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Clermont says letter from county is smoking gun
Commissioners were not bound by library plans, county attorney says
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Clermont officials claim a letter written by the Hall County Board of Commissioners to Gov. Sonny Perdue last year is evidence the county went back on a promise to build a sales tax-funded library in Clermont.

An attorney for the county, however, said commissioners were not legally obligated to build the library in Clermont under SPLOST law and were free to change their minds.

Clermont has sued Hall County, seeking a court injunction that would prevent the county from building a North Hall library branch on Nopone Road. Town officials say the library should be built in Clermont, as they say was promised in the lead up to the SPLOST VI vote of March 2009.

In a recent court filing, the town points to a letter it obtained through an open records request of the Hall County Library System. The letter, dated Oct. 19, 2009, was from county commissioners to the governor’s office requesting financial assistance in the construction of a 15,000-square-foot library facility.

“The county has purchased property within the town of Clermont near Highway 129 to build a community library at that site to serve residents living in North Hall County,” the letter, signed by all five current commissioners, reads. “One of our big challenges was to find the appropriate site and purchase the land and we are fortunate the land acquisition (was) completed.”

Clermont officials say county officials never provided them with a copy of the letter after an open records request was made for all documents relevant to library dispute. Instead, Hall County Library System Director Adrian Mixson provided the letter.

Afterward, Hall County filed a court motion asking a judge to temporarily halt the sharing of documents between parties, known as “discovery,” until the court rules on the county’s motion to dismiss the case.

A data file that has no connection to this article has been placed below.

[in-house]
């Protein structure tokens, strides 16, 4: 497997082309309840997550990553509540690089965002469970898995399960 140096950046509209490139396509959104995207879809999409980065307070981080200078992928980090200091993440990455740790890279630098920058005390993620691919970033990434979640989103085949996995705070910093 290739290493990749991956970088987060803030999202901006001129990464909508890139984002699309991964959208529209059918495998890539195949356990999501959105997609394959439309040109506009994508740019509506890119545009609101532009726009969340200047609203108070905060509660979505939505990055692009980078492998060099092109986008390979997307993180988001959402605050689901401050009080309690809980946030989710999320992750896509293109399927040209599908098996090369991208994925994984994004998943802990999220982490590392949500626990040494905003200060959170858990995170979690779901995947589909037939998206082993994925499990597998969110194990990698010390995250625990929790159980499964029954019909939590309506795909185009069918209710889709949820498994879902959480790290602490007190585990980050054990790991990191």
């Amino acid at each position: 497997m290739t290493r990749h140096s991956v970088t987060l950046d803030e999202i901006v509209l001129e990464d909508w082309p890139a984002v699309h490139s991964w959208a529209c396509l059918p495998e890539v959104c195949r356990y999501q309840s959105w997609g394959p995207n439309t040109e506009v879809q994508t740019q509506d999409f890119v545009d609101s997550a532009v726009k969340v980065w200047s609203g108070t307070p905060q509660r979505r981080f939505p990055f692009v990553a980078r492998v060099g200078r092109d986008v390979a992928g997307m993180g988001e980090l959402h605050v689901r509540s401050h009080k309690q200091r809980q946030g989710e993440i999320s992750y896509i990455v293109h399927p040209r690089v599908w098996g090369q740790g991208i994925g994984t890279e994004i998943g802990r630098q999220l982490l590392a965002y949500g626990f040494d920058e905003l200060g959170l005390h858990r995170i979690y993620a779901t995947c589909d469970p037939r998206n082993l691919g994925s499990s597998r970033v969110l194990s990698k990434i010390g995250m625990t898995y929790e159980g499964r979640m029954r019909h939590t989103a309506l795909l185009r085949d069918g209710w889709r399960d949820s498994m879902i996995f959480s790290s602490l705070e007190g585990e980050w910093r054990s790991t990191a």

“Tellingly, defendants did not object to Clermont’s discovery request until the library board produced this letter to Clermont,” David Syfan, an attorney for the town, wrote in a recent court filing.

Syfan wrote that the county’s motion to temporarily halt the sharing of information between the parties, “can be viewed as a delay tactic to forestall the county from having to produce its own documents that demonstrate the board of commissioners selected the town of Clermont site for the North Hall library branch off of Highway 129, which would support the (town’s request for an injunction).”

County attorney Bill Blalock said this week of the letter, “I’m not sure what the relevance of it is, but it’s not complicit with regards to where the library goes.”

“Under SPLOST law, the county commission can change its mind as to where to put the project,” Blalock said. “They’re not bound by one consideration, and I don’t think there was ever a decision to put it in Clermont, though it was investigated.”

Rulings on the recent motions won’t be made until it’s determined which judge will hear the case. Visiting Judge Debra K. Turner of Gwinnett County will hear arguments on why Hall County Judge C. Andrew Fuller should or should not be recused from hearing the case. The town has argued that Fuller should not hear the case because he, like all the county’s superior court judges, is paid a salary supplement by the county.

Meanwhile, a bond validation hearing on $31 million in county projects, including a Nopone Road library, has been delayed. The hearing was to be held in front of Fuller on Monday, but the town of Clermont filed a motion challenging the validation of the bonds and seeking Fuller to recuse himself from the matter.

Clermont officials also requested the bond validation hearing be delayed until a court could address those issues.

The Gainesville-Hall County Development Authority sent a letter to Fuller this week agreeing that the hearing should be delayed until Clermont’s motions are addressed, authority counsel Tread Syfan said.